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Harvard Moves Forward in CS50 Trademark Application

In the first CS50 lecture of the semester on Wednesday, instructor David J. Malan '99 explains the concept of binary to students.
In the first CS50 lecture of the semester on Wednesday, instructor David J. Malan '99 explains the concept of binary to students. By Alana M Steinberg
By Jonathan G. Adler, Crimson Staff Writer

The letters “TM” could eventually adorn the T-shirts and posters seen around campus for Harvard’s flagship undergraduate computer science course, now that “CS50” is one step closer to receiving a trademark on its name, according to public filings with the U.S. Patent and Trademark Office.

Both the University and CS50’s instructor, David J. Malan ’99, have made efforts to trademark the popular course’s name, though now only Harvard’s application remains active. Harvard’s push to trademark the course’s name faced difficulties last April when the USPTO denied portions of the University’s application, saying that “CS50” and “CS50X” were too similar to “CSO50” and “CSO40,” conferences hosted by International Data Group, a Boston-based technology and media organization.

David J. Malan '99 in lecture.
David J. Malan '99 in lecture. By Alana M Steinberg

In early September, though, the University filed documents with USPTO indicating it had entered into a coexistence agreement with the International Data Group, in which both parties agreed their respective trademarks were distinctive enough to coexist without causing confusion for consumers.

“Based on the differences in the marks and the nature of each party’s services [...] Harvard’s use and pending registration of the CS50 and CS50x marks, and IDG’s use and registration of the CSO40 and CSO50 marks as set forth above, do not and will not create a likelihood of confusion among consumers,” the agreement reads.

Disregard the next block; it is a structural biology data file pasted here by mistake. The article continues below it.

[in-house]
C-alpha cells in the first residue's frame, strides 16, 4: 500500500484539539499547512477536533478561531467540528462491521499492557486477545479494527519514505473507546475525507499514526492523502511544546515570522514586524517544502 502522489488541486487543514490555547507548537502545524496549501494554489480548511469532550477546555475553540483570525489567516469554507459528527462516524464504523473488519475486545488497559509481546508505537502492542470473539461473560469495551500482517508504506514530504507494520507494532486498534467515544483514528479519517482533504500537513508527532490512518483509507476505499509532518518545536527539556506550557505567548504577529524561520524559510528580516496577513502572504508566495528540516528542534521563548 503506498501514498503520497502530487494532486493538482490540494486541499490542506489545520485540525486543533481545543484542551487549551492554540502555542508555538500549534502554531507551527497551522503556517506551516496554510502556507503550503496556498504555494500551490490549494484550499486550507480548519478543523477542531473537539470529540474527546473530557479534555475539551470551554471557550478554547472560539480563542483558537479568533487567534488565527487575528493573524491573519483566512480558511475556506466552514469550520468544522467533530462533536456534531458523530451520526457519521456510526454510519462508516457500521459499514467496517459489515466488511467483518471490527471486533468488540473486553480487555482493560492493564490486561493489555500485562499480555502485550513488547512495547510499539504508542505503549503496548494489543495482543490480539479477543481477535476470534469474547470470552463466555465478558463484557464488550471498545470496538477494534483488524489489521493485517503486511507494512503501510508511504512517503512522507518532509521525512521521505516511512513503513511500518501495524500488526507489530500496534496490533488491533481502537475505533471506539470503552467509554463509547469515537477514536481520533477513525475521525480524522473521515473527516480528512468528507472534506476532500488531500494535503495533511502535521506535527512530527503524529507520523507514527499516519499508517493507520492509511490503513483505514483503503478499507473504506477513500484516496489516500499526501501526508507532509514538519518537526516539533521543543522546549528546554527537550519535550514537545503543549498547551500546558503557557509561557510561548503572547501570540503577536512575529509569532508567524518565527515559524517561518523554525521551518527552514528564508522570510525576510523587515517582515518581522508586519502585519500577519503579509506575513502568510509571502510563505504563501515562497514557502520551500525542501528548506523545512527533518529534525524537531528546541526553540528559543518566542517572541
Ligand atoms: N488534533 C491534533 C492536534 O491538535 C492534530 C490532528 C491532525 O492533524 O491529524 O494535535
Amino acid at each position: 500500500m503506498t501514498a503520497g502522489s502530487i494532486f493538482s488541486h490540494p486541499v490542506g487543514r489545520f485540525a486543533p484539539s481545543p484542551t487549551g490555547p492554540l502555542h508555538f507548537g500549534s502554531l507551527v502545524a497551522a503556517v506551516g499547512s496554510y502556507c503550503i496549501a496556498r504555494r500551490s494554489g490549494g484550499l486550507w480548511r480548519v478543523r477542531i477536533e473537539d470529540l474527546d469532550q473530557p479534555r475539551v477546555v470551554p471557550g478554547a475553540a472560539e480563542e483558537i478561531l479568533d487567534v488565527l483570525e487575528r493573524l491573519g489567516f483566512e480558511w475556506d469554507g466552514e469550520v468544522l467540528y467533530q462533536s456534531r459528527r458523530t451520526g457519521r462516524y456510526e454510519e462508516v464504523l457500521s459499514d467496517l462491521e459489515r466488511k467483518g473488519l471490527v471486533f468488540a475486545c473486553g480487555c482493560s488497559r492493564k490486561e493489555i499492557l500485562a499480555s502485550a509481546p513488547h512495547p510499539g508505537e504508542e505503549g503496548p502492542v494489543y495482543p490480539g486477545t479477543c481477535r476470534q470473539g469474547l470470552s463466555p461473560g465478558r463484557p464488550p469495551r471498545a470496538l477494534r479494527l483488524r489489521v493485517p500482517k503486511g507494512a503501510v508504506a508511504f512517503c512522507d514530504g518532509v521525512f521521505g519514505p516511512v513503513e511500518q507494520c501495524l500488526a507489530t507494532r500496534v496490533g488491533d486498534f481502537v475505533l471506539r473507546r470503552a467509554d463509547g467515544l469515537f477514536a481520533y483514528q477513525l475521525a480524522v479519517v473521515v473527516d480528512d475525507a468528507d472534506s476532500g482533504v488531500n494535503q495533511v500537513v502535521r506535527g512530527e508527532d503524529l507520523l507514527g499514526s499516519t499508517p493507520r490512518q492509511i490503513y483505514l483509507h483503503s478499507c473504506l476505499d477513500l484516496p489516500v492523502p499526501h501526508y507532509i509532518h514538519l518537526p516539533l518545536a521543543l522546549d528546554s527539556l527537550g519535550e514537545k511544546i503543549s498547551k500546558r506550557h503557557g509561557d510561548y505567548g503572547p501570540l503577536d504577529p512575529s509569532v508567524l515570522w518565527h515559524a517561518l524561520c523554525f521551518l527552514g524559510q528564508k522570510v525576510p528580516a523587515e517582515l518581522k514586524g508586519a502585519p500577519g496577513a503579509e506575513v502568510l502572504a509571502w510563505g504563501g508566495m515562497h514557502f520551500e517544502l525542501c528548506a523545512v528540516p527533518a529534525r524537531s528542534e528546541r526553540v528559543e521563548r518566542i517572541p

Coexistence agreements can help expedite patent applications in situations like CS50’s, although they do not necessarily guarantee success, according to Georgetown Law professor and trademark expert Rebecca L. Tushnet ’95.

“The agreement of the parties is treated as some kind of evidence that they can coexist, but it’s still the case that for [trademark] registration purposes, the examiner still asks can they coexist without confusion,” Tushnet said. “It’s a way to let both of them go forward, and usually they do it in order to get a trademark registration or have them both appear.”

While coexistence agreements are not uncommon, Tushnet said, they are not generally preferred by applicants in that they often represent a kind of “concession on both sides” or set parameters for each party’s use of the similar names.

CS50, officially titled Computer Science 50: “Introduction to Computer Science I,” has grown rapidly in recent years. It has seen high enrollments, along with an expansion to Yale last September and a foray into high school computer science curricula. Its office hours have filled Widener Library’s Loker Reading Room and inspired a mock protest. This year, the course can be completed almost entirely virtually, and students have access to even more extensive office hours.

Now that the USPTO has received Harvard’s filings, it will consider the evidence presented and decide whether CS50 and CSO50 are indeed distinct enough to coexist. This process could take a few months, Tushnet said.

Malan did not respond to request for comment, while University spokesperson David J. Cameron declined to comment on Harvard’s efforts to trademark the course’s name.

–Staff writer Jonathan G. Adler can be reached at jonathan.adler@thecrimson.com. Follow him on Twitter @JonathanGAdler.

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